upon every loyal cltlzon.
"Dieted at St. IIolonH, Oregon, thin
17th day of December, 1917.
; "Muyor."
1'nrnnT lb-Nerve (treat Crrrilt for
! Their KfTorU.
Hy D..C. Howard. Agricultural Agt.
Nothing but a true spirit of pa
trlotlHBi and service cun keep tho
farmer going under the present
st ruin of labor shortage. Farmer
are now virtually without help and
are being constantly called upon to
Increase production. In muny cases
furment' wives are taking tho place
of farm luborers and tho farmers are
obliged to work long hours to keep
the furm going.
That this la the most serloua situ
ation fuclng the American farmor to
day was brought out at the annual
agricultural council meeting held In
St. Helena laHt Suturdny. Formers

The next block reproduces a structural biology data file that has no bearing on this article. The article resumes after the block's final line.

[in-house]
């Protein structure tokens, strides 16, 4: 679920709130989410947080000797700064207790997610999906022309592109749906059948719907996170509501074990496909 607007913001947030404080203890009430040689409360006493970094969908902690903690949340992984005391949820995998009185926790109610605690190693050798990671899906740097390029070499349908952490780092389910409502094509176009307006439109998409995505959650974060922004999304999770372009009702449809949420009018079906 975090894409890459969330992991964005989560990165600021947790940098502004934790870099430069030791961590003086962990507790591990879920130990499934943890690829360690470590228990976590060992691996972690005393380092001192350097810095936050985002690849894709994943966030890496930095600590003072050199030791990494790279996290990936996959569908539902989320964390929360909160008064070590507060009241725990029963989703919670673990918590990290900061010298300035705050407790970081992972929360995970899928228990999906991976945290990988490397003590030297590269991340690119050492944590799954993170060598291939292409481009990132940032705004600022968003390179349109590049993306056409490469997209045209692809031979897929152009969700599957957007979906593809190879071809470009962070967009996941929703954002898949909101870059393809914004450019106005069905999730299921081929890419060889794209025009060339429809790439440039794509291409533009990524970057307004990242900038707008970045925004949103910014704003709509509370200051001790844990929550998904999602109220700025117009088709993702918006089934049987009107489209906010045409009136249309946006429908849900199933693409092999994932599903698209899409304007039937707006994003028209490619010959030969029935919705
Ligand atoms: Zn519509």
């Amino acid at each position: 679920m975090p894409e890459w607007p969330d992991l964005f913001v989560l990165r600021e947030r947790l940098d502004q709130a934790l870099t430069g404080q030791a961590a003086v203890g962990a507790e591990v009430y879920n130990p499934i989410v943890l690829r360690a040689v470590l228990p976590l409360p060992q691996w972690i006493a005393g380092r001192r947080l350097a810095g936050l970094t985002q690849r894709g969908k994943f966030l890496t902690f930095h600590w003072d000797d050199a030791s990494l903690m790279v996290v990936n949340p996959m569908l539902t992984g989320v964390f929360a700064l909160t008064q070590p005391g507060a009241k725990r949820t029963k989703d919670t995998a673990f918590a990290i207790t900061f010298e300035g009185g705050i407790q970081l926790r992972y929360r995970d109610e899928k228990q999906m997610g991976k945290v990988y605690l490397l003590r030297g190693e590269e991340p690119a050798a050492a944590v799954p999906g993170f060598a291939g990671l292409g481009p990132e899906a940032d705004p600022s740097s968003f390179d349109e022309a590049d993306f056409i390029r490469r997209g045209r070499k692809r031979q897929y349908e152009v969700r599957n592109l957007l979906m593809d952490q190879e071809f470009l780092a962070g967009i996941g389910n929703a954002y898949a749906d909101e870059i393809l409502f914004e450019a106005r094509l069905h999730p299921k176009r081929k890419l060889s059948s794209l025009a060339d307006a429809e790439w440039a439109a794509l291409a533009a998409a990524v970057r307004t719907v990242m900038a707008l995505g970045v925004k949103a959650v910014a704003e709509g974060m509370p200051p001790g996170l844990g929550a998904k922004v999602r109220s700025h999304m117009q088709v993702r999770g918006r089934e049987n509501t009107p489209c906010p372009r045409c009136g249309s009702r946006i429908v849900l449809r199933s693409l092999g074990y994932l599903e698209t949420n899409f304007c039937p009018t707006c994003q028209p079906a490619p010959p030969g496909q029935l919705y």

the country over ore obliged Jo cut
down operations or work from 12 to
16 hours per day. While this con
dition oxIstB otllor linos of Industry
more favorably affected by war pri
ces are outbidding mo lariner mi
wages. At the aame time the farmer
Is paying the price of labor shortugo
by working long hours hlmsolf, we
And tho workmen In all other In
dustries striking In demand of an
olght liour day and hlghor wagos.
The farmer Is asked to produce more
yet he lias much less help to do It
with, ltoaltzlng tho BorlouHneB of
the Bltuatlon, the government has
placed an agent In each state to help
the farmers In this Bltuatlon. Mr.
J. W. Brewer, who was present at
tho mooting, has boen appointed to
this work In Oregon. He stated that
the Bltuatlon was most sorloua and
that tho plan for kooplng Borne of
the labor on the farm whllo being